Midweek movie news

Big movies are in the news today.

* James Cameron apparently won’t be directing the latest iteration of legend of Egyptian queen Cleopatra. Instead, he’ll spend the next few years doing the inevitable: “Avatar 2” and “Avatar 3.” Apparently, the commitment now is partially in return for Fox making a large donation to green causes Cameron supports.

* Christopher Nolan gave Geoff Boucher the title of the next Batman installment “The Dark Knight Rises” — not very inspiring. Having previously eliminated Mr. Freeze as the film’s big bad, he also eliminated the Riddler. That leaves Catwoman, the Penguin, and…Man-Bat?

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I’ve got those midweek movie news blues

Leonardo DiCaprio* It’s not really new news and I even posted about it before, but Mike Fleming has returned to the possibility that Leonardo DiCaprio may eventually be undertaking the role of John D. MacDonald’s great gumshoe, Travis McGee. However, there’s more this time around. If DiCaprio strikes a lot of us as a counter-intuitive pick for the laid-back, heroic tough guy, the choice of possible director seems even stranger: Oliver Stone. Stone’s often hyperactive style simply strikes me as wrong, unless he can turn himself into Howard Hawks or Clint Eastwood or someone more in that vein.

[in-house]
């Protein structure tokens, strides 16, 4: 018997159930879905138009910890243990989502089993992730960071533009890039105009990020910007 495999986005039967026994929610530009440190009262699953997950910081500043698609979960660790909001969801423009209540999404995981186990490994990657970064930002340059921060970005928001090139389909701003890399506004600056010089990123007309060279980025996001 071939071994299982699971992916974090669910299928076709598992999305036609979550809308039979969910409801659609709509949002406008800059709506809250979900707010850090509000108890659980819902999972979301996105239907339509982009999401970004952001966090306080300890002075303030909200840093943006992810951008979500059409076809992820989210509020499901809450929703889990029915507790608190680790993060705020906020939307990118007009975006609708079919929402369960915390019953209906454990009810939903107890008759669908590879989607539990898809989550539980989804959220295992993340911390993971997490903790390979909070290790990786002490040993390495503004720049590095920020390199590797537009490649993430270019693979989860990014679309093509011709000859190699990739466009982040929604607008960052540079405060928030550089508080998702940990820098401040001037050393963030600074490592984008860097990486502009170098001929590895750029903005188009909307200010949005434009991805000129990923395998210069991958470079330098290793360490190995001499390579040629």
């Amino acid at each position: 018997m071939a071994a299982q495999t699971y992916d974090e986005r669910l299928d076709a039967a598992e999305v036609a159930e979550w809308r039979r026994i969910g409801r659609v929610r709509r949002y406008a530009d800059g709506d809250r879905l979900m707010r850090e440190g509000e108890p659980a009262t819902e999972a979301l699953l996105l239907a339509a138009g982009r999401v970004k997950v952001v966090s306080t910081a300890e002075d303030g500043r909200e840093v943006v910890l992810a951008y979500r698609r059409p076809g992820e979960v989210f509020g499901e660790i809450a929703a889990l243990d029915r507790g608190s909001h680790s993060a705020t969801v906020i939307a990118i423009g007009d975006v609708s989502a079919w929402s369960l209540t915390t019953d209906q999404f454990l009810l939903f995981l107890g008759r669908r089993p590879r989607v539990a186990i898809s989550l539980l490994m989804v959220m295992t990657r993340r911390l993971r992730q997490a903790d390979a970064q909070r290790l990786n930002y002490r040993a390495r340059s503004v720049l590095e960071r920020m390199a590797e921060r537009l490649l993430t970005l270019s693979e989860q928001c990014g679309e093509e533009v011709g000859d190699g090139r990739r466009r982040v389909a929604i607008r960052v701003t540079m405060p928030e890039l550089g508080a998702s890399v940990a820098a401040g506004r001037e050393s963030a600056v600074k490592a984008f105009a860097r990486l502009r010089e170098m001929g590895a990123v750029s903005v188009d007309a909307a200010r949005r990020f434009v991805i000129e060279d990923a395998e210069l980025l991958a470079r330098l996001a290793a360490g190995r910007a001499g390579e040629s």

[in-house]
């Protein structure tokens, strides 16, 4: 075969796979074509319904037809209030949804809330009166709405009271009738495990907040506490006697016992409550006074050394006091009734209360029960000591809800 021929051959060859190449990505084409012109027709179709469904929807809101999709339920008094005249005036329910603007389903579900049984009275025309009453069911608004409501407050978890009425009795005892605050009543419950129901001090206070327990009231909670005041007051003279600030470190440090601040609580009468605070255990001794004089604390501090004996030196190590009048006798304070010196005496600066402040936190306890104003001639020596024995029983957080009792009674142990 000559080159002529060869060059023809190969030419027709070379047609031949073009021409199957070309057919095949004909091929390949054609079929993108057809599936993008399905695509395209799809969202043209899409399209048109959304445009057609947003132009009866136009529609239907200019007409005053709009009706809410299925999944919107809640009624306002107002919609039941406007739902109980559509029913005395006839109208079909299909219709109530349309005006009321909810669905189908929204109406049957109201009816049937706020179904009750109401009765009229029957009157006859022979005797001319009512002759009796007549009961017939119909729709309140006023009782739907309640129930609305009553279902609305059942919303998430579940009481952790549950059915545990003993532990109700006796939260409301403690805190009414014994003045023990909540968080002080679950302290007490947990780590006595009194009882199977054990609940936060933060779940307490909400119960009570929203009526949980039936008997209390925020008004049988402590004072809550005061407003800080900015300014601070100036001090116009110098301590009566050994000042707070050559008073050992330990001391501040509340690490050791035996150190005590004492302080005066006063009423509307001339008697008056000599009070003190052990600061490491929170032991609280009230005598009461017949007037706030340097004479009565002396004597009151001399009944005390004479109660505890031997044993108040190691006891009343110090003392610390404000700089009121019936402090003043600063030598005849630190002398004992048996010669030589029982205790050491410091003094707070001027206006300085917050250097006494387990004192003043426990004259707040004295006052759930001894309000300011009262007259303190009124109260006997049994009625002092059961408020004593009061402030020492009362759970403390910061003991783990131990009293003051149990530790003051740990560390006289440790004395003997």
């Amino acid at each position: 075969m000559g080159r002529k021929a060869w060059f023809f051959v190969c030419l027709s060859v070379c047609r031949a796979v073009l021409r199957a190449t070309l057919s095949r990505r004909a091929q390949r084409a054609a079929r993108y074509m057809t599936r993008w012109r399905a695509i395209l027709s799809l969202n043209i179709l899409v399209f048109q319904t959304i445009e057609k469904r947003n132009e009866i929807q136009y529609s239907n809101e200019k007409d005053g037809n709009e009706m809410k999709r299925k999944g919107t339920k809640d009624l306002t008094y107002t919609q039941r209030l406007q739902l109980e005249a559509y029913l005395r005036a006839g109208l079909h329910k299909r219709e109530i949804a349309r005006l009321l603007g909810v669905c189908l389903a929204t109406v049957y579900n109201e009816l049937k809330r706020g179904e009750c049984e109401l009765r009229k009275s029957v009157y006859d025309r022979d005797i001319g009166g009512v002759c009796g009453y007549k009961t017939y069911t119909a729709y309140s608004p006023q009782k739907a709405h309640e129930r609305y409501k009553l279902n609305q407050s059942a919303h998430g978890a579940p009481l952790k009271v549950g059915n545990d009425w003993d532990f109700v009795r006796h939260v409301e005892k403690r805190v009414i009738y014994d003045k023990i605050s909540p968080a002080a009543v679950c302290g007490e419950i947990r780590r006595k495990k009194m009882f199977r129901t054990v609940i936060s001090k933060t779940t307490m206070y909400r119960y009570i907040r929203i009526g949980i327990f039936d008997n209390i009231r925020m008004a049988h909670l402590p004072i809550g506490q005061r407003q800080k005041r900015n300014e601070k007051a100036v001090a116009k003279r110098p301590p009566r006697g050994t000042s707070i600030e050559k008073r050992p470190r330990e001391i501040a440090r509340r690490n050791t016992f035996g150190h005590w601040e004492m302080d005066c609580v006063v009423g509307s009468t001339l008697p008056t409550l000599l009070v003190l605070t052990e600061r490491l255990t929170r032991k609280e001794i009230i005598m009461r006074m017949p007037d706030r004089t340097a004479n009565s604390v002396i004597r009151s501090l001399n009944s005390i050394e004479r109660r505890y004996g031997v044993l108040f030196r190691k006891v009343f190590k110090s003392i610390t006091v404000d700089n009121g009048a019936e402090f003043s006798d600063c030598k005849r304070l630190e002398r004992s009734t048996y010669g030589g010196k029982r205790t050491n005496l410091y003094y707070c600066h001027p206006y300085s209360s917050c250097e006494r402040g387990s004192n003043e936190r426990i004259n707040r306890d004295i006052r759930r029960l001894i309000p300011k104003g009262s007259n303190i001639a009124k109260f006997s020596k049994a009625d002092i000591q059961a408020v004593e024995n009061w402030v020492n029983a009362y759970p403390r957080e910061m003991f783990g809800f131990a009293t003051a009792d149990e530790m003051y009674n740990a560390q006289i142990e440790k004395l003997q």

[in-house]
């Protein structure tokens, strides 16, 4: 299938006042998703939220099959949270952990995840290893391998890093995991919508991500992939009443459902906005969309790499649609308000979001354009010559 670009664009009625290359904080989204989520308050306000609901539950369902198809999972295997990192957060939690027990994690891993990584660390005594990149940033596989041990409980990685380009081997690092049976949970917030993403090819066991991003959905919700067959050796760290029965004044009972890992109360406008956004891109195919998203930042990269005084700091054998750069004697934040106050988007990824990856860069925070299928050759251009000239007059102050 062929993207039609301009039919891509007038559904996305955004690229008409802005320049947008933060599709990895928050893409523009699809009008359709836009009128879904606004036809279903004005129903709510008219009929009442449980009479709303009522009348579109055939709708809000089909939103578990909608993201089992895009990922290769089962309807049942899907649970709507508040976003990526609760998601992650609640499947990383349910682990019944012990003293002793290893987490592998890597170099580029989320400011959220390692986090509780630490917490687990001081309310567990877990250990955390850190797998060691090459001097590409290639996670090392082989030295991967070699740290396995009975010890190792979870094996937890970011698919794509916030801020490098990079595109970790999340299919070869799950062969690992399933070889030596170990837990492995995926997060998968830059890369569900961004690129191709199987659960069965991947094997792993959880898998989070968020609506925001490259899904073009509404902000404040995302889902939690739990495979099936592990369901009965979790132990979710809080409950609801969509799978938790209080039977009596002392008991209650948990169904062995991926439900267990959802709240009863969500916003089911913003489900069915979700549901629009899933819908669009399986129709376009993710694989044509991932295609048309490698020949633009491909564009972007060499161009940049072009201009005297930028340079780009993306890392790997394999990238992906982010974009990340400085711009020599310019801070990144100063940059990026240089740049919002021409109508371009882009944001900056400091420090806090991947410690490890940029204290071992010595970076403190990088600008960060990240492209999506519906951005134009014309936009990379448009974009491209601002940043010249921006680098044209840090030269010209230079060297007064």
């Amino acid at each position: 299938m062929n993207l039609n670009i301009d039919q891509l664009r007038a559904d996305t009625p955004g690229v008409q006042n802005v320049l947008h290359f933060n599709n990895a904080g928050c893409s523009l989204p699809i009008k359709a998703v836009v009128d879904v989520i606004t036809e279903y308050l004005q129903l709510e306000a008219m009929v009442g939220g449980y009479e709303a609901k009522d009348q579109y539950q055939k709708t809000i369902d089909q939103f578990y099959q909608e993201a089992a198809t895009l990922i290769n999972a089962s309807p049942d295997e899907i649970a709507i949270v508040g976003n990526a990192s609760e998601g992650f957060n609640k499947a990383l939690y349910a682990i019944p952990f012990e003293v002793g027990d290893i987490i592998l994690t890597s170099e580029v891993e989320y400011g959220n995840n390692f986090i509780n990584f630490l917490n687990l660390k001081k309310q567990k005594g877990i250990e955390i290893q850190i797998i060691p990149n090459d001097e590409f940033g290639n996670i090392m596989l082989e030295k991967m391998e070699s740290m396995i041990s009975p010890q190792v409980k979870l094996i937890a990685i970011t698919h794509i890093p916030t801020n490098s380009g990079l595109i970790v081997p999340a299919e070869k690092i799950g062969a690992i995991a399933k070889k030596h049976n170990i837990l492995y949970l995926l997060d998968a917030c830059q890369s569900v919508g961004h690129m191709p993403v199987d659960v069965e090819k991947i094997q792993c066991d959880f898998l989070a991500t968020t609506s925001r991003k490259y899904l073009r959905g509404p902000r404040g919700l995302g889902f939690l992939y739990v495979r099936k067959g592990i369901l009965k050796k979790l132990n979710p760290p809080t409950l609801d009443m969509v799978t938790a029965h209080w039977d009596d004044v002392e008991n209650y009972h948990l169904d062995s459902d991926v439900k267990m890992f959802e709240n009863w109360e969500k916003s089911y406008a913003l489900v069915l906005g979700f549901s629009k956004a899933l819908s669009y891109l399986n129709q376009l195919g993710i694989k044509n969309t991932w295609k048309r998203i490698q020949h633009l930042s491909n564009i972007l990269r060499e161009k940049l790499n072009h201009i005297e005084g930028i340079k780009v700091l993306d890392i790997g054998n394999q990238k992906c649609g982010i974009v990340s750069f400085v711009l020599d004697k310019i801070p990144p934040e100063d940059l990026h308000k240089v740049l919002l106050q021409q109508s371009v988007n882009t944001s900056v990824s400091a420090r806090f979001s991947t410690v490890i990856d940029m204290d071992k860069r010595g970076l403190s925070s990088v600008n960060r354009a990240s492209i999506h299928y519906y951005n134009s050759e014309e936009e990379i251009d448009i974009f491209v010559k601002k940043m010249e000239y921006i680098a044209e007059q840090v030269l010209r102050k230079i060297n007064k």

Still, my discomfort is nothing compared to Drew McWeeney, who is obviously a huge, huge fan of the books and who read a script that he was none too fond of — though it’s been so long since I’ve read the books that I’m so sure why introducing McGee on a surfboard is all that terrible. However, I do remember McGee as being more a fishing-with-his-buddy-Meyer-while sipping-whiskey kind of a guy. By the way, if they don’t cast Paul Giamatti as Meyer, the world just doesn’t really make any sense.

* If some people are made nauseous by the camera work in the Bourne movies, how many more will be made ill if the approach is set in some guy’s bloodstream and in James Cameron-style immersive 3-D? It appears we may be finding out because director Paul Greengrass, whose high-budgetted “Green Zone” has been a commercial and critical disappointment, is “in talks” to be the director on the Cameron-produced 3-D remake of “Fantastic Voyage.” I’m thinking about buying shares in whoever manufactures Dramamine.